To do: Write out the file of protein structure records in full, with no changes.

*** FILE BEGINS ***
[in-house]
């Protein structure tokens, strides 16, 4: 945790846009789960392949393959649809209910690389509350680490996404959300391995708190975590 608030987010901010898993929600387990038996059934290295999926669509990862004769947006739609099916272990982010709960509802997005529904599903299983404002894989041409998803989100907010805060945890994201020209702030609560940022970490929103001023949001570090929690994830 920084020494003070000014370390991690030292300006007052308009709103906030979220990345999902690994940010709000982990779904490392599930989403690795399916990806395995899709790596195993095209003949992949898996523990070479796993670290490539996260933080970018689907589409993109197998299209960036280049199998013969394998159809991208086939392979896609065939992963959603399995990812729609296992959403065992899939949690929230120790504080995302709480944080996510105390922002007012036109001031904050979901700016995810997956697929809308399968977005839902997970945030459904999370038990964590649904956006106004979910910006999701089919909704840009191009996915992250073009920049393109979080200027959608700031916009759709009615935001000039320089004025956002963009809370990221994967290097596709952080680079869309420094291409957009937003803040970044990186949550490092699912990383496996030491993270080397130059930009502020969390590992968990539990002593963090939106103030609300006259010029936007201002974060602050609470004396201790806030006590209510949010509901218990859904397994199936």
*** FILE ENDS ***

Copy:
[in-house]
């Protein structure tokens, strides 16, 4: 945790846009789960392949393959649809209910690389509350680490996404959300391995708190975590 608030987010901010898993929600387990038996059934290295999926669509990862004769947006739609099916272990982010709960509802997005529904599903299983404002894989041409998803989100907010805060945890994201020209702030609560940022970490929103001023949001570090929690994830 920084020494003070000014370390991690030292300006007052308009709103906030979220990345999902690994940010709000982990779904490392599930989403690795399916990806395995899709790596195993095209003949992949898996523990070479796993670290490539996260933080970018689907589409993109197998299209960036280049199998013969394998159809991208086939392979896609065939992963959603399995990812729609296992959403065992899939949690929230120790504080995302709480944080996510105390922002007012036109001031904050979901700016995810997956697929809308399968977005839902997970945030459904999370038990964590649904956006106004979910910006999701089919909704840009191009996915992250073009920049393109979080200027959608700031916009759709009615935001000039320089004025956002963009809370990221994967290097596709952080680079869309420094291409957009937003803040970044990186949550490092699912990383496996030491993270080397130059930009502020969390590992968990539990002593963090939106103030609300006259010029936007201002974060602050609470004396201790806030006590209510949010509901218990859904397994199936």